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Neighbors Growing Together | Oct 22, 2017

Taking the Ice Bucket Challenge

Highland student and teachers get wet to raise money for ALS research
By Xiomara Levsen | Aug 25, 2014
Pictured from left in front of the track at Highland High School are Highland High School student Nick Yoder, ELL Coordinator Cassie Goodwin, industrial technology teacher Brian Haymond, and English teacher James Higdon.    The picture shows the student and teachers dumping the ice water on their heads Friday afternoon.     Higdon organized the “Ice Bucket Challenge” at Highland High School in honor of his friend, Eric Lowen, who lived with ALS or Lou Gehrig’s disease for seven years.

A local high school participated in a fundraiser Friday afternoon that has become very popular on social media.
Highland High School student Nick Yoder and teachers Cassie Goodwin, Brian Haymond, and James Higdon did the “Ice Bucket Challenge” for the ALS (amyotrophic lateral sclerosis) Association.
ALS, also commonly known as Lou Gehrig’s disease, affects the nerve cells in the brain and spinal cord, which causes progressive degeneration of the motor neurons and eventually leads to death, according to the ALS Association’s Web site.
The “Ice Bucket Challenge” has people getting drenched with buckets of ice water on video, the Web site said. The video is then posted on social media and people who are nominated can choose to either do the challenge or donate to an ALS charity.
Higdon saw the videos on social media and decided he wanted to do it in memory of his friend.
“I started the challenge here at Highland because I had a friend, Eric Lowen, who died of ALS two years ago,” Higdon said. “My friend, Eric Lowen, lived with his diagnosis for seven years.”
This was also a good way to get students involved, Higdon said.
“I asked students who wanted to take part to donate at least $5,” Higdon said. “Also, if students wanted to donate more they could get a shot at dumping the bucket on some select teachers.”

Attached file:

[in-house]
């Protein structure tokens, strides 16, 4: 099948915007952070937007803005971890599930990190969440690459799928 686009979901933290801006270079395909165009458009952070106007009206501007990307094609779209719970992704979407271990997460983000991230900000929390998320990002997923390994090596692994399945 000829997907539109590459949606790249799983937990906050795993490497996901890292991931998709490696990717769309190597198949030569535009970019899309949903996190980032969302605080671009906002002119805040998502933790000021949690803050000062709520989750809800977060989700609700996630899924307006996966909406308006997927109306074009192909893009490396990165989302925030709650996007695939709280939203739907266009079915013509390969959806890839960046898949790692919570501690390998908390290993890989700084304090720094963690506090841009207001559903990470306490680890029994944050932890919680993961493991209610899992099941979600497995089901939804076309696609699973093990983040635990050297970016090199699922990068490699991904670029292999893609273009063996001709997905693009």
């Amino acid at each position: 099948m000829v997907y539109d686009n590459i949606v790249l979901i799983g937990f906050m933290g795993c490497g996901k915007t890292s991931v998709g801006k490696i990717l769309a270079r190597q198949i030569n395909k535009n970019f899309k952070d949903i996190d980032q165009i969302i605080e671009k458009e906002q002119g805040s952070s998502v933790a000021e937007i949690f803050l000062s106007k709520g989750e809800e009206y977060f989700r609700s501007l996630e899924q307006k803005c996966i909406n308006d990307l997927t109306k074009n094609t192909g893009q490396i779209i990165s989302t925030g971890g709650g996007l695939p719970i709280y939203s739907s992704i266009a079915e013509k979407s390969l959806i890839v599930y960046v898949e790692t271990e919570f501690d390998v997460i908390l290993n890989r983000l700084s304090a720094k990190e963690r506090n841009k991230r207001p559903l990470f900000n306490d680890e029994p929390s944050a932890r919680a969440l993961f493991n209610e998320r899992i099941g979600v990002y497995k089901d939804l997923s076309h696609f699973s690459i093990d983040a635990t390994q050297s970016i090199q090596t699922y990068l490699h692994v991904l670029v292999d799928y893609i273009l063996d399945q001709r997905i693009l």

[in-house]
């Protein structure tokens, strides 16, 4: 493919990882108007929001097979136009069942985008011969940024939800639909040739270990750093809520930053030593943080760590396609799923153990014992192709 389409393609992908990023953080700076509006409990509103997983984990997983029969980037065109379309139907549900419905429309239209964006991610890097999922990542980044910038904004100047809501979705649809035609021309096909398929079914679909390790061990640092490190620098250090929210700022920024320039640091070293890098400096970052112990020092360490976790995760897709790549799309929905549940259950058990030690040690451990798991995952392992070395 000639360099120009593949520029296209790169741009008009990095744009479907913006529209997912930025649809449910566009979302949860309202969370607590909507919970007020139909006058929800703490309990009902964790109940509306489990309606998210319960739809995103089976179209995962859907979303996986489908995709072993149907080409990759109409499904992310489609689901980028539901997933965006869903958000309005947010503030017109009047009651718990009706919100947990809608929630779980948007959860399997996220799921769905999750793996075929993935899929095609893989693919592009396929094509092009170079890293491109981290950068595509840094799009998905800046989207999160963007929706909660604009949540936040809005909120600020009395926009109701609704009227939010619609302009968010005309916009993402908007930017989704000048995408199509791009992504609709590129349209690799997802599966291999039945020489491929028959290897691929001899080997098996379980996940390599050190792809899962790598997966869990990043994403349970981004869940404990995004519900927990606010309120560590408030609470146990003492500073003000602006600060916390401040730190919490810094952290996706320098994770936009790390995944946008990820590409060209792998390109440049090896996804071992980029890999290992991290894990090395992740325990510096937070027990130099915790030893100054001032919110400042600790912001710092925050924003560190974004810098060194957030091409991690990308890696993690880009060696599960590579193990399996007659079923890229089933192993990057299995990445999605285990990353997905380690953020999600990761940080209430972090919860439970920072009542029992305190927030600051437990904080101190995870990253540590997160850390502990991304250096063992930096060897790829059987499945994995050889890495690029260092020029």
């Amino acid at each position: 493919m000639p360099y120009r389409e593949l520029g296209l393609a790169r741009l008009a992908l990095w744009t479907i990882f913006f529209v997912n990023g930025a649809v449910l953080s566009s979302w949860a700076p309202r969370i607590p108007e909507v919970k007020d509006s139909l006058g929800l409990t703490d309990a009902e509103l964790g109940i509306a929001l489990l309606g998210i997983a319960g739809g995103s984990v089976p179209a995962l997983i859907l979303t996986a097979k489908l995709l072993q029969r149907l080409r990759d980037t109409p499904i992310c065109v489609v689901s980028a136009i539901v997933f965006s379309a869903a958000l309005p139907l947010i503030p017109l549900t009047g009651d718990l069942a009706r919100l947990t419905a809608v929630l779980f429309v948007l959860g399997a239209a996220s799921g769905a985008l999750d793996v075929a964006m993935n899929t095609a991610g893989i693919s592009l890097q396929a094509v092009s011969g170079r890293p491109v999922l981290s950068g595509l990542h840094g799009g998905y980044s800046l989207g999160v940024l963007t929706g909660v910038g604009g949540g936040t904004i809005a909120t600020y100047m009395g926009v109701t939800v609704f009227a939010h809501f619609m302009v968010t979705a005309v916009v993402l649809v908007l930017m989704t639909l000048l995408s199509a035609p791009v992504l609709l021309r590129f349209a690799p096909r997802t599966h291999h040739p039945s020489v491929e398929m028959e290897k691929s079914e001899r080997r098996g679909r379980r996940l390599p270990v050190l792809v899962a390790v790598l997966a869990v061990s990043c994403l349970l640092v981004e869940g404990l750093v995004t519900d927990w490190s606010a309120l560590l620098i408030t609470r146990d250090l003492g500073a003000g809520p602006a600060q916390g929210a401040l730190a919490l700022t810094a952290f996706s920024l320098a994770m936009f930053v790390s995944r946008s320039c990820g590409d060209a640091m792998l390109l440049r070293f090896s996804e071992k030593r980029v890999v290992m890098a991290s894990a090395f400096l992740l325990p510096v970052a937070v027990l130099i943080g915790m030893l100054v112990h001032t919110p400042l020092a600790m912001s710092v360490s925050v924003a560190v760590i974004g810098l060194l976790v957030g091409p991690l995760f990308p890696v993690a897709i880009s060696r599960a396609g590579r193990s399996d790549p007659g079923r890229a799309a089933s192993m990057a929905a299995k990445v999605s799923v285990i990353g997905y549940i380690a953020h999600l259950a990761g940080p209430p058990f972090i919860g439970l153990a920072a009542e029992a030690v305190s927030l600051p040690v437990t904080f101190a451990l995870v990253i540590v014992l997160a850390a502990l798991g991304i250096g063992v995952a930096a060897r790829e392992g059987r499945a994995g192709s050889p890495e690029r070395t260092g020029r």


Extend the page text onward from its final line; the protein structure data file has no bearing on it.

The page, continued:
Higdon hopes this activity will help raise ALS awareness with the students.
“I would like them begin to see the world beyond their own lives,” Higdon said. “The hard truth of the matter is that some students will be affected in some way by the disease. I hope that by taking part of the ALS ‘Ice Bucket Challenge’ students here at Highland begin to see the importance of looking out for others.”
Haymond decided to do the challenge in honor of his father.
“In his late 50s he was diagnosed with Parkinson’s disease that masked ALS,” Haymond said. “This was during my junior year at high school.”
Once Haymond’s family learned his father had ALS they began making a monthly trip to Des Moines from southwest Iowa so his father could participate in research, Haymond said.
“My father was one of the few that had the disease so long,” Haymond said. “He was 73 when he passed. It was difficult seeing someone you looked up to not being able to do the simplest of tasks.”
Haymond’s father lived for 25 years with ALS and it didn’t stop him from doing everyday things.
“It didn’t stop us from family vacations, weddings, or Eagle Scout presentations,” Haymond said. “He knew what was going on even if he could not communicate that to us.”
Since Highland High School has done the challenge, Higdon said he would like to challenge the other schools in the Southeast Iowa Super Conference.
Haymond said he would like to challenge as many people as possible to take part in the “Ice Bucket Challenge.”

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